of placental problems (infection, impending abortion, and the like) and
that corrective therapy (e.g. antimicrobials) may be administered to rescue
the pregnancy (Ryan et al., 1999).
other genetic studies have been conducted in horses. Especially blood groups
and serum proteins have been studied to assess the genetic variety and breadth
of populations. This literature can be accessed from the paper by Cothran
et al. (1998) who studied the polymorphism of the "Pantaneiro"
horse of the Brazilian Pantanal. Despite a presumably small original stock,
an ordinary degree of polymorphism was found and this is compared with many
other breeds of horses.
|It is occasionally possible to absolutely prove the occurrence of maternal septicemia as the cause of fetal infection. This was for instance the case in the example of congenital coccidioidomycosis shown next. This infection has been a particular problem in San Diego where a number of Przewalski's horses have been lost to this fungal infection. The dry soils of this region and Arizona contain this organism commonly.|
addition to these reasons for abortion, an excessively long umbilical
cord often caused fetal demise by "strangulation". This has
been alluded to in the discussion on umbilical cord above and is also
the topic of the publications by Vandeplassche & Lauwers (1986), and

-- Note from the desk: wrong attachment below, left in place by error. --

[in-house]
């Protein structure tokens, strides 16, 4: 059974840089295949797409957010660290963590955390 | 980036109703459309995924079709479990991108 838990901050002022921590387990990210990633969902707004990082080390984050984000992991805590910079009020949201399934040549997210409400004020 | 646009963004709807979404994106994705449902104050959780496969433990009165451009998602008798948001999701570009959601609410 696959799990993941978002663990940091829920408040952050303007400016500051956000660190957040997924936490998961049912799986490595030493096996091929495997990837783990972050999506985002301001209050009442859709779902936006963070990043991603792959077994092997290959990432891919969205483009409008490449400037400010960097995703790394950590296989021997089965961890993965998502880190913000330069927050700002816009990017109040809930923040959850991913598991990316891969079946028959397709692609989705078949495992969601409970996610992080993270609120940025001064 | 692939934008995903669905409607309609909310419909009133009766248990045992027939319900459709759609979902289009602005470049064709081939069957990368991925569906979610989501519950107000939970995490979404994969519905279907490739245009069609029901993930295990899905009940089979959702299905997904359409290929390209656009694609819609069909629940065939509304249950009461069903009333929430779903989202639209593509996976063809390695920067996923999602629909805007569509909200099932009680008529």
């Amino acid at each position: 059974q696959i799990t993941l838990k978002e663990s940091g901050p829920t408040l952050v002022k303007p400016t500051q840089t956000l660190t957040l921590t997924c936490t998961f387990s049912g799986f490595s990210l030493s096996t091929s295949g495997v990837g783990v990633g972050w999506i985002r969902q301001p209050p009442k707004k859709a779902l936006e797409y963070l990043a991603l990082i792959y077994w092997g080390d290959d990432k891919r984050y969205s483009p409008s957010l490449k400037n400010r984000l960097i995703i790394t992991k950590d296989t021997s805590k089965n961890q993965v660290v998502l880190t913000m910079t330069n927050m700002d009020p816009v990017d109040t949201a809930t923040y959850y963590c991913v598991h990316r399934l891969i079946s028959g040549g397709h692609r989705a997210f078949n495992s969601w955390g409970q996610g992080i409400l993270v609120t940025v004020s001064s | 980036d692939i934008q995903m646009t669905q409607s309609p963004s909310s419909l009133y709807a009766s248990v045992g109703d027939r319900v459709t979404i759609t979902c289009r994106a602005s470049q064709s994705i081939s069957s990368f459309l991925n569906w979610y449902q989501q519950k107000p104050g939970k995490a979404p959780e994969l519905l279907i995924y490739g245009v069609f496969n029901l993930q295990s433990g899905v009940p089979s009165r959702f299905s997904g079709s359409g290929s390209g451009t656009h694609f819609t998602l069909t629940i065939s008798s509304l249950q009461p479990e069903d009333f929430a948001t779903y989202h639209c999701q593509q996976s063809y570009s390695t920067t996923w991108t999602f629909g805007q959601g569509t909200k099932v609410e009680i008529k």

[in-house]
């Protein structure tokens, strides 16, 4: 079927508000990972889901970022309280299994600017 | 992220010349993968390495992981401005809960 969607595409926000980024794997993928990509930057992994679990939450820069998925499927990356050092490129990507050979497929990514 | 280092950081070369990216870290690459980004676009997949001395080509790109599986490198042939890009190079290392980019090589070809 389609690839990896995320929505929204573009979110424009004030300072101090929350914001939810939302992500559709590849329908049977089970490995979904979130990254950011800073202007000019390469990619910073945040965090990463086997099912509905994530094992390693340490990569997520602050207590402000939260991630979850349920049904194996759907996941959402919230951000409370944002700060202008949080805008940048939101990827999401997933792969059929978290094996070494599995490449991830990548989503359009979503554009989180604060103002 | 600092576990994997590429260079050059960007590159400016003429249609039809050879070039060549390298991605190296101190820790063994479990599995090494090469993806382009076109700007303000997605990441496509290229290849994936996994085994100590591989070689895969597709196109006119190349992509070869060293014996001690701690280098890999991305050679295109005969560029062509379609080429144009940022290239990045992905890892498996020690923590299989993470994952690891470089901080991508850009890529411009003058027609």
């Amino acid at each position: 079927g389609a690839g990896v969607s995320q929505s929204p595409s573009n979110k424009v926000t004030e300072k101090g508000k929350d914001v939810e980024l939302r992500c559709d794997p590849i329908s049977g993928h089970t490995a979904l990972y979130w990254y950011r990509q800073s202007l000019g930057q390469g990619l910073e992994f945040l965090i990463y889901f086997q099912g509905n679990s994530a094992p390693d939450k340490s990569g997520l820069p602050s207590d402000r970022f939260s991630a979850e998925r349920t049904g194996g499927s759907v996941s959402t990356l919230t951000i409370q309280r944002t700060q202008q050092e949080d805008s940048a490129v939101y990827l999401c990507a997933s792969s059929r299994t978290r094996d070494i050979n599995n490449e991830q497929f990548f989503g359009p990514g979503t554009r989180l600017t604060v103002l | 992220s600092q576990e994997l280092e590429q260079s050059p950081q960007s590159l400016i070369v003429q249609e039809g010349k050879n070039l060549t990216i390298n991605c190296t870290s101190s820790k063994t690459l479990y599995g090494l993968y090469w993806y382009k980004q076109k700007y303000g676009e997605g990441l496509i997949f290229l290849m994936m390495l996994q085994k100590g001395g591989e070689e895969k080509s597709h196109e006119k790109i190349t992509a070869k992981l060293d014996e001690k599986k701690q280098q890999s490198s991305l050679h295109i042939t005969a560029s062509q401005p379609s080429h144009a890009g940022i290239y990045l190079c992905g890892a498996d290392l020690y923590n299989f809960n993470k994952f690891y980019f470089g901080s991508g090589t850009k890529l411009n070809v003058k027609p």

that by Hong et al. (1993). The latter authors found the normal cord length
to be 52 cm; 4.5% of 1,211 abortion cases were due to excessively long
cords with torsion and they were 72 cm long. The large survey of abortions
and stillbirths by Smith et al. (2003) makes the same observations. What
remains to be elucidated is why this is so relatively common in horses,
as compared to its rare occurrence in most other species.
In addition to the acardiac twin, we have described a placental teratoma (Gurfield & Benirschke, 2003). Interestingly, the mare remained well later, thus precluding metastases from an ovarian teratoma. Most of the tissue had the appearance of dysgerminoma, but more mature elements (skin, thyroid, cartilage, etc.) were also found. It may therefore be of additional interest that we have identified two cases of benign cystic teratoma in the membranes of kiang placentas (see chapter on Kiang). Since that publication, another placental teratocarcinoma with possible metastases to the foal was described by Allison et al. (2004). The foal died in 2½ months from metastases.